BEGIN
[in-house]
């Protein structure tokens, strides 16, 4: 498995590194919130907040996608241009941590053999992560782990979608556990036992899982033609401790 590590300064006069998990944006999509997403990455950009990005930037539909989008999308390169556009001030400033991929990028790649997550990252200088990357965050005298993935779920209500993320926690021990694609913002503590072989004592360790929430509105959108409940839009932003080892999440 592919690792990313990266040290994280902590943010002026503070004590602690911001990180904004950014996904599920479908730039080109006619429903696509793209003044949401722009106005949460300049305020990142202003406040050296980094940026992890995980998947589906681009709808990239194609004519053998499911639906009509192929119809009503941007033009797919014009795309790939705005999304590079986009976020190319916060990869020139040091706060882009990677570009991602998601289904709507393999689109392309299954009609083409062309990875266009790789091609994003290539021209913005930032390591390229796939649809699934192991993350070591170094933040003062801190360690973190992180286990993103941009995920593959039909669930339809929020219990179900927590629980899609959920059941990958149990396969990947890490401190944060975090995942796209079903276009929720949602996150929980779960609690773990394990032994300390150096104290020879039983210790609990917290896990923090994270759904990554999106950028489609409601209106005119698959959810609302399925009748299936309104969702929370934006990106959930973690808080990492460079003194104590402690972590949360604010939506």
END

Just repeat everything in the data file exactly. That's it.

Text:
[in-house]
């Protein structure tokens, strides 16, 4: 498995590194919130907040996608241009941590053999992560782990979608556990036992899982033609401790 590590300064006069998990944006999509997403990455950009990005930037539909989008999308390169556009001030400033991929990028790649997550990252200088990357965050005298993935779920209500993320926690021990694609913002503590072989004592360790929430509105959108409940839009932003080892999440 592919690792990313990266040290994280902590943010002026503070004590602690911001990180904004950014996904599920479908730039080109006619429903696509793209003044949401722009106005949460300049305020990142202003406040050296980094940026992890995980998947589906681009709808990239194609004519053998499911639906009509192929119809009503941007033009797919014009795309790939705005999304590079986009976020190319916060990869020139040091706060882009990677570009991602998601289904709507393999689109392309299954009609083409062309990875266009790789091609994003290539021209913005930032390591390229796939649809699934192991993350070591170094933040003062801190360690973190992180286990993103941009995920593959039909669930339809929020219990179900927590629980899609959920059941990958149990396969990947890490401190944060975090995942796209079903276009929720949602996150929980779960609690773990394990032994300390150096104290020879039983210790609990917290896990923090994270759904990554999106950028489609409601209106005119698959959810609302399925009748299936309104969702929370934006990106959930973690808080990492460079003194104590402690972590949360604010939506």